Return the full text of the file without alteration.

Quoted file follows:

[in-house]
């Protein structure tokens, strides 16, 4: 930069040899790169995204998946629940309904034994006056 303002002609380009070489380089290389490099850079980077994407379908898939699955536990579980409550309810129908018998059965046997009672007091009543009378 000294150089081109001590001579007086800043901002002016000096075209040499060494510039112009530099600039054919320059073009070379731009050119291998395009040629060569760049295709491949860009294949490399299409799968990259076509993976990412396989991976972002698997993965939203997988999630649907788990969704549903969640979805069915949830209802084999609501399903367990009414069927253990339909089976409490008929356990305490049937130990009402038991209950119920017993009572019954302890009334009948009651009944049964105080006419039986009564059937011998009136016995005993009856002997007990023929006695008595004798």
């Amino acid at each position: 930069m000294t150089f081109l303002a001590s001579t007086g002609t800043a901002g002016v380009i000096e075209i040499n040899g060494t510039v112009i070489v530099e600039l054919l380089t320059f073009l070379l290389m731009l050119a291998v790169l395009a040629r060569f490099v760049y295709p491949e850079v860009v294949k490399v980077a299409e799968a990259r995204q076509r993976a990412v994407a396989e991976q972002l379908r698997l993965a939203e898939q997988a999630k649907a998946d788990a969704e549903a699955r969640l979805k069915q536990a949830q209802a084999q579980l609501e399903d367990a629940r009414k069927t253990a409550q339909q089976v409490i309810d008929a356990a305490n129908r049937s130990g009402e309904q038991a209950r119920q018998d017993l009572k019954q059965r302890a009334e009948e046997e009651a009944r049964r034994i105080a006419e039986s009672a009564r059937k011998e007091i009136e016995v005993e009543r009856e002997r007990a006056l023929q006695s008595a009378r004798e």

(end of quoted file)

[in-house]
């Protein structure tokens, strides 16, 4: 930069040899790169995204998946629940309904034994006056 303002002609380009070489380089290389490099850079980077994407379908898939699955536990579980409550309810129908018998059965046997009672007091009543009378 000294150089081109001590001579007086800043901002002016000096075209040499060494510039112009530099600039054919320059073009070379731009050119291998395009040629060569760049295709491949860009294949490399299409799968990259076509993976990412396989991976972002698997993965939203997988999630649907788990969704549903969640979805069915949830209802084999609501399903367990009414069927253990339909089976409490008929356990305490049937130990009402038991209950119920017993009572019954302890009334009948009651009944049964105080006419039986009564059937011998009136016995005993009856002997007990023929006695008595004798």
């Amino acid at each position: 930069m000294t150089f081109l303002a001590s001579t007086g002609t800043a901002g002016v380009i000096e075209i040499n040899g060494t510039v112009i070489v530099e600039l054919l380089t320059f073009l070379l290389m731009l050119a291998v790169l395009a040629r060569f490099v760049y295709p491949e850079v860009v294949k490399v980077a299409e799968a990259r995204q076509r993976a990412v994407a396989e991976q972002l379908r698997l993965a939203e898939q997988a999630k649907a998946d788990a969704e549903a699955r969640l979805k069915q536990a949830q209802a084999q579980l609501e399903d367990a629940r009414k069927t253990a409550q339909q089976v409490i309810d008929a356990a305490n129908r049937s130990g009402e309904q038991a209950r119920q018998d017993l009572k019954q059965r302890a009334e009948e046997e009651a009944r049964r034994i105080a006419e039986s009672a009564r059937k011998e007091i009136e016995v005993e009543r009856e002997r007990a006056l023929q006695s008595a009378r004798e």